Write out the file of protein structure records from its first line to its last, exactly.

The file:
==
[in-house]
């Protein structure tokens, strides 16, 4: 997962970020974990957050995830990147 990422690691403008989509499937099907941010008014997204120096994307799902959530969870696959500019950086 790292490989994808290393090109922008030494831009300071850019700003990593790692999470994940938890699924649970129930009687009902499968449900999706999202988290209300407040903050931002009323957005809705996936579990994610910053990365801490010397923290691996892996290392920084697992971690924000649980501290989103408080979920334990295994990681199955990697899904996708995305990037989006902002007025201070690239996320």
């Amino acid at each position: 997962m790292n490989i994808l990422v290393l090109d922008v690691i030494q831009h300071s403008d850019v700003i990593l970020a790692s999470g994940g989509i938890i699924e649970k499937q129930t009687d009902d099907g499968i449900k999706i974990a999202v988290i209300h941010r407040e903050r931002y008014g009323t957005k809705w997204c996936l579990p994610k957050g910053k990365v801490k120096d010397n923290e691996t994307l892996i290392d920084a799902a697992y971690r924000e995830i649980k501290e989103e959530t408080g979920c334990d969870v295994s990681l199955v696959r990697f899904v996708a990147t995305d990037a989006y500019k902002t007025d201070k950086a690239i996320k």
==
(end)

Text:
[in-house]
């Protein structure tokens, strides 16, 4: 997962970020974990957050995830990147 990422690691403008989509499937099907941010008014997204120096994307799902959530969870696959500019950086 790292490989994808290393090109922008030494831009300071850019700003990593790692999470994940938890699924649970129930009687009902499968449900999706999202988290209300407040903050931002009323957005809705996936579990994610910053990365801490010397923290691996892996290392920084697992971690924000649980501290989103408080979920334990295994990681199955990697899904996708995305990037989006902002007025201070690239996320």
């Amino acid at each position: 997962m790292n490989i994808l990422v290393l090109d922008v690691i030494q831009h300071s403008d850019v700003i990593l970020a790692s999470g994940g989509i938890i699924e649970k499937q129930t009687d009902d099907g499968i449900k999706i974990a999202v988290i209300h941010r407040e903050r931002y008014g009323t957005k809705w997204c996936l579990p994610k957050g910053k990365v801490k120096d010397n923290e691996t994307l892996i290392d920084a799902a697992y971690r924000e995830i649980k501290e989103e959530t408080g979920c334990d969870v295994s990681l199955v696959r990697f899904v996708a990147t995305d990037a989006y500019k902002t007025d201070k950086a690239i996320k």